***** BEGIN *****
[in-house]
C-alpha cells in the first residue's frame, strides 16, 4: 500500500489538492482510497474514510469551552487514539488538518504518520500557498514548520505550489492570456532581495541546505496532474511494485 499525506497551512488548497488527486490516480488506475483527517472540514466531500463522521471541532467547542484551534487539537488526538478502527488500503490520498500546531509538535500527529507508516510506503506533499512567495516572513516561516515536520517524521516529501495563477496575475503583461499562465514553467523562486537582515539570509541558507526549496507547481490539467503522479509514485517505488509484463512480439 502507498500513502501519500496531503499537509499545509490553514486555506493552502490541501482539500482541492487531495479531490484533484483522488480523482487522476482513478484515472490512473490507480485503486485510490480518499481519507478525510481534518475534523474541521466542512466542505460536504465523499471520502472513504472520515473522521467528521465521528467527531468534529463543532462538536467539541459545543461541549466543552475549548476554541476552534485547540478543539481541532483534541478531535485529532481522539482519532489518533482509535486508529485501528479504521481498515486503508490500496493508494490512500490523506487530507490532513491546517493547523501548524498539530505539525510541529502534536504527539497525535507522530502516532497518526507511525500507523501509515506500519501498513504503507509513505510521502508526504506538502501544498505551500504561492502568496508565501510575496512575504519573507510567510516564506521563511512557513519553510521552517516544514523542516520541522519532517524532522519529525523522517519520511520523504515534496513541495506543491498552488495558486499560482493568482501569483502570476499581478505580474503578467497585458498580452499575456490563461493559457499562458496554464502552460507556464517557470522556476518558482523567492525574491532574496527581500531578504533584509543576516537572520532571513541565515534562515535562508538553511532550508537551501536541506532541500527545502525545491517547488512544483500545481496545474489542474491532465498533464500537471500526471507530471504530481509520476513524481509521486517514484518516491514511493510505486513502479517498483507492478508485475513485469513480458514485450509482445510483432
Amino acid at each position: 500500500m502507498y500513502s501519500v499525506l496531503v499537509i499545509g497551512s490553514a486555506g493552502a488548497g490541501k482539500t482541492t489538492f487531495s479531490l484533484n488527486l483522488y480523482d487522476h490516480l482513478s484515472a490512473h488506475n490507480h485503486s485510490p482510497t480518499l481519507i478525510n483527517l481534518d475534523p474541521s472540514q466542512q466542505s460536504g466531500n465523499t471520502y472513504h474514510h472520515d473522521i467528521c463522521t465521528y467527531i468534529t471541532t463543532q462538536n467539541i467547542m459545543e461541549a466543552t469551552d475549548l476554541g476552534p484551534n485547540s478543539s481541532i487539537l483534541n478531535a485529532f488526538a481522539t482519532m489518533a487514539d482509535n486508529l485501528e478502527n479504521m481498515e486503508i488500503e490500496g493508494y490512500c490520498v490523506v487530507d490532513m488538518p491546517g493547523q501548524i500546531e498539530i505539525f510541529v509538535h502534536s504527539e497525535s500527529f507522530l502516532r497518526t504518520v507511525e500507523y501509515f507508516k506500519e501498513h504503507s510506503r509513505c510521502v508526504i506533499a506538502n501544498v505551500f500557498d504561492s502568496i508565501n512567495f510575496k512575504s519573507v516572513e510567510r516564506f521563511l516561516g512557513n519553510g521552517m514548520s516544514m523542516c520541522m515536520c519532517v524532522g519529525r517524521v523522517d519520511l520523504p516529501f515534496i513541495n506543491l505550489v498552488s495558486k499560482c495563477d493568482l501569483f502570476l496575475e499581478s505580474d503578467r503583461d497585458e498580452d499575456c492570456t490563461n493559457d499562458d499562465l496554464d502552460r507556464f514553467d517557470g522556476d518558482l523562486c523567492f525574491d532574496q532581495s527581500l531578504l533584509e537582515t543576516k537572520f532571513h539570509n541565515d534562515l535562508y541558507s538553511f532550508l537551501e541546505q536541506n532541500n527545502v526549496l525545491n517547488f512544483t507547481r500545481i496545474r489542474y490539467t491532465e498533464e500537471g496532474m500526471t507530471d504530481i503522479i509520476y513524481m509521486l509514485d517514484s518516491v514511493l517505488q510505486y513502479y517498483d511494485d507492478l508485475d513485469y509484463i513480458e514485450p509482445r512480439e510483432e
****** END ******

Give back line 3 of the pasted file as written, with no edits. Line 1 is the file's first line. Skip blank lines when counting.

Amino acid at each position: 500500500m502507498y500513502s501519500v499525506l496531503v499537509i499545509g497551512s490553514a486555506g493552502a488548497g490541501k482539500t482541492t489538492f487531495s479531490l484533484n488527486l483522488y480523482d487522476h490516480l482513478s484515472a490512473h488506475n490507480h485503486s485510490p482510497t480518499l481519507i478525510n483527517l481534518d475534523p474541521s472540514q466542512q466542505s460536504g466531500n465523499t471520502y472513504h474514510h472520515d473522521i467528521c463522521t465521528y467527531i468534529t471541532t463543532q462538536n467539541i467547542m459545543e461541549a466543552t469551552d475549548l476554541g476552534p484551534n485547540s478543539s481541532i487539537l483534541n478531535a485529532f488526538a481522539t482519532m489518533a487514539d482509535n486508529l485501528e478502527n479504521m481498515e486503508i488500503e490500496g493508494y490512500c490520498v490523506v487530507d490532513m488538518p491546517g493547523q501548524i500546531e498539530i505539525f510541529v509538535h502534536s504527539e497525535s500527529f507522530l502516532r497518526t504518520v507511525e500507523y501509515f507508516k506500519e501498513h504503507s510506503r509513505c510521502v508526504i506533499a506538502n501544498v505551500f500557498d504561492s502568496i508565501n512567495f510575496k512575504s519573507v516572513e510567510r516564506f521563511l516561516g512557513n519553510g521552517m514548520s516544514m523542516c520541522m515536520c519532517v524532522g519529525r517524521v523522517d519520511l520523504p516529501f515534496i513541495n506543491l505550489v498552488s495558486k499560482c495563477d493568482l501569483f502570476l496575475e499581478s505580474d503578467r503583461d497585458e498580452d499575456c492570456t490563461n493559457d499562458d499562465l496554464d502552460r507556464f514553467d517557470g522556476d518558482l523562486c523567492f525574491d532574496q532581495s527581500l531578504l533584509e537582515t543576516k537572520f532571513h539570509n541565515d534562515l535562508y541558507s538553511f532550508l537551501e541546505q536541506n532541500n527545502v526549496l525545491n517547488f512544483t507547481r500545481i496545474r489542474y490539467t491532465e498533464e500537471g496532474m500526471t507530471d504530481i503522479i509520476y513524481m509521486l509514485d517514484s518516491v514511493l517505488q510505486y513502479y517498483d511494485d507492478l508485475d513485469y509484463i513480458e514485450p509482445r512480439e510483432e